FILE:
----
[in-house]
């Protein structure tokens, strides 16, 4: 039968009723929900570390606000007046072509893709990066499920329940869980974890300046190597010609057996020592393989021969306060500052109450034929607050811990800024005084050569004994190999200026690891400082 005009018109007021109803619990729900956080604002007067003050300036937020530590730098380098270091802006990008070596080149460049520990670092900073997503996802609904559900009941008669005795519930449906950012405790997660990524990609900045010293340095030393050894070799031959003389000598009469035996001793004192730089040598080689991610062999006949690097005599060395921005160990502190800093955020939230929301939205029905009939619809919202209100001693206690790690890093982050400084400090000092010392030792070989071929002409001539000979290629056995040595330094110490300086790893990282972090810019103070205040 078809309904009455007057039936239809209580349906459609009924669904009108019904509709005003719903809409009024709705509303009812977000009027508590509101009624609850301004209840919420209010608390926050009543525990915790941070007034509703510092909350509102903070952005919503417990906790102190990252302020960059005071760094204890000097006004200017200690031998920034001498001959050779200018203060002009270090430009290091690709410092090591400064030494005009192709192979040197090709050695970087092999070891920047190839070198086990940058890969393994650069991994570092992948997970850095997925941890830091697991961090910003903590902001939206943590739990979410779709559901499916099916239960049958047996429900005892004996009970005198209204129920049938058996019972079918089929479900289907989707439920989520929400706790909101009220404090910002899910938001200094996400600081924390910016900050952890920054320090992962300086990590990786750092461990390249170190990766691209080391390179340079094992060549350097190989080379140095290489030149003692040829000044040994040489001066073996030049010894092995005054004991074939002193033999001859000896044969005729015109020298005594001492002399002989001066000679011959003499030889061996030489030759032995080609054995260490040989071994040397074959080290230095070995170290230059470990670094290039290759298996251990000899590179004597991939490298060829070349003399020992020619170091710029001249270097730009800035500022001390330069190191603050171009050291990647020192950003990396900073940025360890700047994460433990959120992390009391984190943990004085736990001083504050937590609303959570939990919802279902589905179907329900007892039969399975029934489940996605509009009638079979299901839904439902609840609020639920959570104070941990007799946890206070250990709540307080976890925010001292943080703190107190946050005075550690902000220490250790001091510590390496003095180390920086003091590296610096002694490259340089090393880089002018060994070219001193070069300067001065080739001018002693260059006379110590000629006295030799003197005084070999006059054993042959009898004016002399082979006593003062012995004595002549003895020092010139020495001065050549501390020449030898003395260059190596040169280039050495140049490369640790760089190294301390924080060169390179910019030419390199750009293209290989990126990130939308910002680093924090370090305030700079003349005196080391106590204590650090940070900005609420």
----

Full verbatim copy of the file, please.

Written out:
[in-house]
């Protein structure tokens, strides 16, 4: 039968009723929900570390606000007046072509893709990066499920329940869980974890300046190597010609057996020592393989021969306060500052109450034929607050811990800024005084050569004994190999200026690891400082 005009018109007021109803619990729900956080604002007067003050300036937020530590730098380098270091802006990008070596080149460049520990670092900073997503996802609904559900009941008669005795519930449906950012405790997660990524990609900045010293340095030393050894070799031959003389000598009469035996001793004192730089040598080689991610062999006949690097005599060395921005160990502190800093955020939230929301939205029905009939619809919202209100001693206690790690890093982050400084400090000092010392030792070989071929002409001539000979290629056995040595330094110490300086790893990282972090810019103070205040 078809309904009455007057039936239809209580349906459609009924669904009108019904509709005003719903809409009024709705509303009812977000009027508590509101009624609850301004209840919420209010608390926050009543525990915790941070007034509703510092909350509102903070952005919503417990906790102190990252302020960059005071760094204890000097006004200017200690031998920034001498001959050779200018203060002009270090430009290091690709410092090591400064030494005009192709192979040197090709050695970087092999070891920047190839070198086990940058890969393994650069991994570092992948997970850095997925941890830091697991961090910003903590902001939206943590739990979410779709559901499916099916239960049958047996429900005892004996009970005198209204129920049938058996019972079918089929479900289907989707439920989520929400706790909101009220404090910002899910938001200094996400600081924390910016900050952890920054320090992962300086990590990786750092461990390249170190990766691209080391390179340079094992060549350097190989080379140095290489030149003692040829000044040994040489001066073996030049010894092995005054004991074939002193033999001859000896044969005729015109020298005594001492002399002989001066000679011959003499030889061996030489030759032995080609054995260490040989071994040397074959080290230095070995170290230059470990670094290039290759298996251990000899590179004597991939490298060829070349003399020992020619170091710029001249270097730009800035500022001390330069190191603050171009050291990647020192950003990396900073940025360890700047994460433990959120992390009391984190943990004085736990001083504050937590609303959570939990919802279902589905179907329900007892039969399975029934489940996605509009009638079979299901839904439902609840609020639920959570104070941990007799946890206070250990709540307080976890925010001292943080703190107190946050005075550690902000220490250790001091510590390496003095180390920086003091590296610096002694490259340089090393880089002018060994070219001193070069300067001065080739001018002693260059006379110590000629006295030799003197005084070999006059054993042959009898004016002399082979006593003062012995004595002549003895020092010139020495001065050549501390020449030898003395260059190596040169280039050495140049490369640790760089190294301390924080060169390179910019030419390199750009293209290989990126990130939308910002680093924090370090305030700079003349005196080391106590204590650090940070900005609420």